Nearly 12 years after Science published a nanoparticle synthesis paper, the journal has decided to retract it. The withdrawal is in response to a National Science Foundation report that found the paper’s authors used poor research practices and misrepresented data, although the report also concluded that they did not engage in misconduct.
The paper, which is on RNA-mediated formation of palladium nanoparticles, was written by Bruce E. Eaton, Daniel L. Feldheim, and grad student Lina Gugliotti—all of whom were at North Carolina State University (NCSU) when it was published (Science 2004, DOI: 10.1126/science.1095678). Eaton and Feldheim are now at the University of Colorado.
The team reported in 2004 that putting select RNA sequences into an aqueous solution of tris(dibenzylideneacetone)palladium(0) caused hexagonal-shaped inorganic Pd nanoparticles to form. The researchers concluded that the RNA catalyzed the process. C&EN wrote a story about the work at the time (April 19, 2004, page 9), asking Gerald F. Joyce, of Scripps Research Institute California, to provide expert comment. Joyce was enthusiastic about the results: “We now realize that RNA is adept at synthesizing inorganic materials, and this discovery takes the field of RNA-directed evolution in a whole new direction.”
The development instead veered off in an unexpected direction. A group led by NCSU physical chemist and biophysicist Stefan Franzen, a one-time collaborator of Feldheim’s and Eaton’s, tried to better understand the RNA-mediated process but couldn’t replicate the work. Franzen’s team found that the reaction caused hexagonal particles to form but that the shapes contained carbon and thus were not strictly inorganic Pd nanoparticles. The researchers also determined that RNA didn’t seem to play any role in the particles’ formation. Franzen says he discussed his observations with Feldheim and Gugliotti and also tried to communicate with Eaton about them. Eaton says Franzen never contacted him at this time or later on. In any case, the researchers weren’t able to resolve the matter.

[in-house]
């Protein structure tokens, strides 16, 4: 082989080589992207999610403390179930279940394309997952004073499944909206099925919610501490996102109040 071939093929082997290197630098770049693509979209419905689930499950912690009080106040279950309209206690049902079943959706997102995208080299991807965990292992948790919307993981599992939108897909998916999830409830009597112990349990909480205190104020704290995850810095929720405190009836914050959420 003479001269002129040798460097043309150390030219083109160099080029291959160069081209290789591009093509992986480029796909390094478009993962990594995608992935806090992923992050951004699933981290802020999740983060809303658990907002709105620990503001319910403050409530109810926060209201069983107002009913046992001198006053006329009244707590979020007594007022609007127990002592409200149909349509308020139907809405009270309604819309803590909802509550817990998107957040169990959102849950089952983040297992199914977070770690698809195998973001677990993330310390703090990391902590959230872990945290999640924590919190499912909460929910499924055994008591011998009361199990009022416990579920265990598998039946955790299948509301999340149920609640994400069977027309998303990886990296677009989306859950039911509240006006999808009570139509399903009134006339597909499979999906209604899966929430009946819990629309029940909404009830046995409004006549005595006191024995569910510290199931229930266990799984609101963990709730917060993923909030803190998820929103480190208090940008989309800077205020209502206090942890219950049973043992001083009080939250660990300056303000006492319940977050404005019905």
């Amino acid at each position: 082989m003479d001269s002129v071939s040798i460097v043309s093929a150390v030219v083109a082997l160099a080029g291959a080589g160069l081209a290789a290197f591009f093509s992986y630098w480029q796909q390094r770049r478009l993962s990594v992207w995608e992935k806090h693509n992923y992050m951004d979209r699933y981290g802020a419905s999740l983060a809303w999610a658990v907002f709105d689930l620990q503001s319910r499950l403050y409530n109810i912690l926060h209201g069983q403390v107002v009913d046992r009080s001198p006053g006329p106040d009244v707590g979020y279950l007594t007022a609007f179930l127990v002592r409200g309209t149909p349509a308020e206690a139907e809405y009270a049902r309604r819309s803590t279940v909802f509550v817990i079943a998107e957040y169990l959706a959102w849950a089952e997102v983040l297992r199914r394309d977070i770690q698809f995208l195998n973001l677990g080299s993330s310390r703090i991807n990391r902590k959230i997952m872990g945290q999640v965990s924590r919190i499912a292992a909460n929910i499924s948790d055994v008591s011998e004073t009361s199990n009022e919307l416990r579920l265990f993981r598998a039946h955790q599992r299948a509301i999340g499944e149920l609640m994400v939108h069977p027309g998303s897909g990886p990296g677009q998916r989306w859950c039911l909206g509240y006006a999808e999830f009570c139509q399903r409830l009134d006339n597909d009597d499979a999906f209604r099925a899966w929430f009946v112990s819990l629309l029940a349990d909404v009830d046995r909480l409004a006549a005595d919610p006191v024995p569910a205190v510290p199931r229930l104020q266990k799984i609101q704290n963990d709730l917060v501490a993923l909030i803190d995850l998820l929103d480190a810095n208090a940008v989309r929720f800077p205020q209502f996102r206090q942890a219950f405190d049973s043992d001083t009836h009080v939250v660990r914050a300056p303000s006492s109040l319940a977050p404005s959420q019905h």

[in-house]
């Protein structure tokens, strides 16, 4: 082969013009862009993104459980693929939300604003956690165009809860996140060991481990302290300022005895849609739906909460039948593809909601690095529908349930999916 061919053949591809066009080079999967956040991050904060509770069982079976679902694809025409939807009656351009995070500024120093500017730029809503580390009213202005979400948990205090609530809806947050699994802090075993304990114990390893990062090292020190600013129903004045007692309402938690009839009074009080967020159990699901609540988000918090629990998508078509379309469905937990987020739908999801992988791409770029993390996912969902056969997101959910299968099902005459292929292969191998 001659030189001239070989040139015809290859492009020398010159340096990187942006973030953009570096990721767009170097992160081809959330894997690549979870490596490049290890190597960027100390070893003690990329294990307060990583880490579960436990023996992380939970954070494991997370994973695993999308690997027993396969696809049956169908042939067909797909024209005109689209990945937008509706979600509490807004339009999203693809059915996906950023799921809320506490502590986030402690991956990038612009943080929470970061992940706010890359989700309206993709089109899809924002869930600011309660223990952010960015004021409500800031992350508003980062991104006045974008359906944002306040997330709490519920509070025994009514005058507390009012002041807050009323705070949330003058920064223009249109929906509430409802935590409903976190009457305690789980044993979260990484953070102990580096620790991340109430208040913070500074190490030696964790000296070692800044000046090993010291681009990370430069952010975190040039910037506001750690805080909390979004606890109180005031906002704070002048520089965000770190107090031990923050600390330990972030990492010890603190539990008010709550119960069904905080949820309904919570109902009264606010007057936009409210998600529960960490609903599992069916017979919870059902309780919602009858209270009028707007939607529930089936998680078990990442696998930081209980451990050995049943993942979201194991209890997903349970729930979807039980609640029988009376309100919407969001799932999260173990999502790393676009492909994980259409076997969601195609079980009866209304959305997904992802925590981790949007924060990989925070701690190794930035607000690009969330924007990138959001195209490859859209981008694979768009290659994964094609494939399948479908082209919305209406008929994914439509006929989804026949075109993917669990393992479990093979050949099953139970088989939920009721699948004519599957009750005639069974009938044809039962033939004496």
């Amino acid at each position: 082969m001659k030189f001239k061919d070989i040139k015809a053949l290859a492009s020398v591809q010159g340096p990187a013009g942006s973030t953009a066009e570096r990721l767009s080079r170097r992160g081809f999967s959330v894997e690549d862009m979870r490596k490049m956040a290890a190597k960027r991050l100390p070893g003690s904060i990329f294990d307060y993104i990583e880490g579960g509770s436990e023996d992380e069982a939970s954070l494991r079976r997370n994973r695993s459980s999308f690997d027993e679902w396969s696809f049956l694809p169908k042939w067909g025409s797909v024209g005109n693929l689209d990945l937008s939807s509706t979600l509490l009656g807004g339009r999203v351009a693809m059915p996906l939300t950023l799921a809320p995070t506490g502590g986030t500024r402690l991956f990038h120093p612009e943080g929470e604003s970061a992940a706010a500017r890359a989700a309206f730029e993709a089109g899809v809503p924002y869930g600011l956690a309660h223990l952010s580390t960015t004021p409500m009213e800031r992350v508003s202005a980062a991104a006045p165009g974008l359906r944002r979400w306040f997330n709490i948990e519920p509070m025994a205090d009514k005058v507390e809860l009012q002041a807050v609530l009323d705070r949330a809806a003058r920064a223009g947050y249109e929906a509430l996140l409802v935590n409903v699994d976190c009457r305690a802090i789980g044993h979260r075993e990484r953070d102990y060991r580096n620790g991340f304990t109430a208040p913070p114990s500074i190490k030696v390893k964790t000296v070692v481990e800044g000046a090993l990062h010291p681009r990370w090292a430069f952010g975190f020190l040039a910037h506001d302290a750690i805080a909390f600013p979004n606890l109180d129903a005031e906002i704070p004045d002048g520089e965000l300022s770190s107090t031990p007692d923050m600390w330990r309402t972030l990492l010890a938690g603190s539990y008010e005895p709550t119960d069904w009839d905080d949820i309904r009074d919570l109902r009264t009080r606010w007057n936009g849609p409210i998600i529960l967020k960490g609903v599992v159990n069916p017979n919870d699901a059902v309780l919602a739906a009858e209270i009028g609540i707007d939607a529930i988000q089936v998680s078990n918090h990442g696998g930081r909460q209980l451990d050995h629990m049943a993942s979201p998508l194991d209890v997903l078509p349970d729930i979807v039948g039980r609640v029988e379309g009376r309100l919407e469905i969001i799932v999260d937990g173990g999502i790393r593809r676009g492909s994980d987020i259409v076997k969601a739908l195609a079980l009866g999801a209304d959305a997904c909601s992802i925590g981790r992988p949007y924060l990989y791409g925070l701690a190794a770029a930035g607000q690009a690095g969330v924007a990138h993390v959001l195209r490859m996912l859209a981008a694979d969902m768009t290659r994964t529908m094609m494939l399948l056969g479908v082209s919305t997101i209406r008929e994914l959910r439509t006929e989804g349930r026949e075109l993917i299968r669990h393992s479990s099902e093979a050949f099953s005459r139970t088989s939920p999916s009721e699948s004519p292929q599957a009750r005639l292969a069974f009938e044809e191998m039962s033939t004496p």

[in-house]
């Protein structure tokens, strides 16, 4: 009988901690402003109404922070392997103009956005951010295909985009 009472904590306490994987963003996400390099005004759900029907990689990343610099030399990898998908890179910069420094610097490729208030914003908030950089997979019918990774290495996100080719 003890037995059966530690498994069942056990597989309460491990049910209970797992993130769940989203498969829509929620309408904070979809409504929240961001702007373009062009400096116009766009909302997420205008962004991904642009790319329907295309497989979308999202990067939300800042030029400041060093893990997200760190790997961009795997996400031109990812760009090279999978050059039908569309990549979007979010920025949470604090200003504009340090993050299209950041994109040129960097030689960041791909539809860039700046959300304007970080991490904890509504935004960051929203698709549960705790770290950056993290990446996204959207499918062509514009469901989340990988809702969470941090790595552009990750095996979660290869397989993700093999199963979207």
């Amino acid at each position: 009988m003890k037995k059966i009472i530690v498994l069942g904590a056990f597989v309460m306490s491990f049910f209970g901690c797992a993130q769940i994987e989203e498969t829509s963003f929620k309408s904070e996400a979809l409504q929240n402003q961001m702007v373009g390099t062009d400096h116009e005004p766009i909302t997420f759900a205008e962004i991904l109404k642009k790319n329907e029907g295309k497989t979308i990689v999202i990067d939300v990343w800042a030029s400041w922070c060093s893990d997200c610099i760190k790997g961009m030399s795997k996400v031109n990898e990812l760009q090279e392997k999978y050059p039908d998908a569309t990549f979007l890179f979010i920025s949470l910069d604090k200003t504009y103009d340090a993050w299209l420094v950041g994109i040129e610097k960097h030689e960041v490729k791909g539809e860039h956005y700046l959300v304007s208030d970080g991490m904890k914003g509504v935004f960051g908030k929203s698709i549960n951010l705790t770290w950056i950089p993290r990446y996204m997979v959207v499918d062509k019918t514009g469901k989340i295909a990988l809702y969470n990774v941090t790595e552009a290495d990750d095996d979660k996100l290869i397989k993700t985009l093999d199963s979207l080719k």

In 2006, an NCSU administrator suggested that the seeming irreproducibility of the research be evaluated as a possible case of scientific misconduct. The resulting investigation concluded in a 2008 report that electron microscopy experiments to study particle formation, shape, and composition had not been carried out correctly. It also concluded that solution conditions needed to solubilize the organopalladium starting material had not been described properly in the Science paper. The report charged Feldheim, Eaton, and Gugliotti with negligence but not with research misconduct. The University of Colorado also investigated the matter, concluding that there was nothing wrong with the study’s methodology or with the way the Science paper was written, a far different conclusion than NCSU’s. Meanwhile, NSF launched its own investigation.
The dispute over a Science paper has been raging for 12 years.
May 2004: Eaton, Feldheim, and Gugliotti publish their Science paper.
Dec. 2006: NCSU launches its investigation into the research.
June 2008: NCSU concludes its investigation.
Sept. 2008: NSF launches its investigation.
Sept. 2008: Franzen and coworkers submit letter to Science, surfacing problems with the original work.
Aug. 2010: Feldheim, Eaton, and coworkers publish a Journal of Materials Chemistry paper that repeated the 2004 work and confirmed its findings.
Feb. 2013: Franzen, De Yoreo, and coworkers publish Particle & Particle Systems Characterization paper concluding that the original work was flawed and that RNA does not catalyze the formation of inorganic Pd particles.
Sept. 2013: NSF OIG posts preliminary findings online.
Oct. 2015: NSF posts final decision memo online.
Feb. 2016: Science retracts the 2004 paper.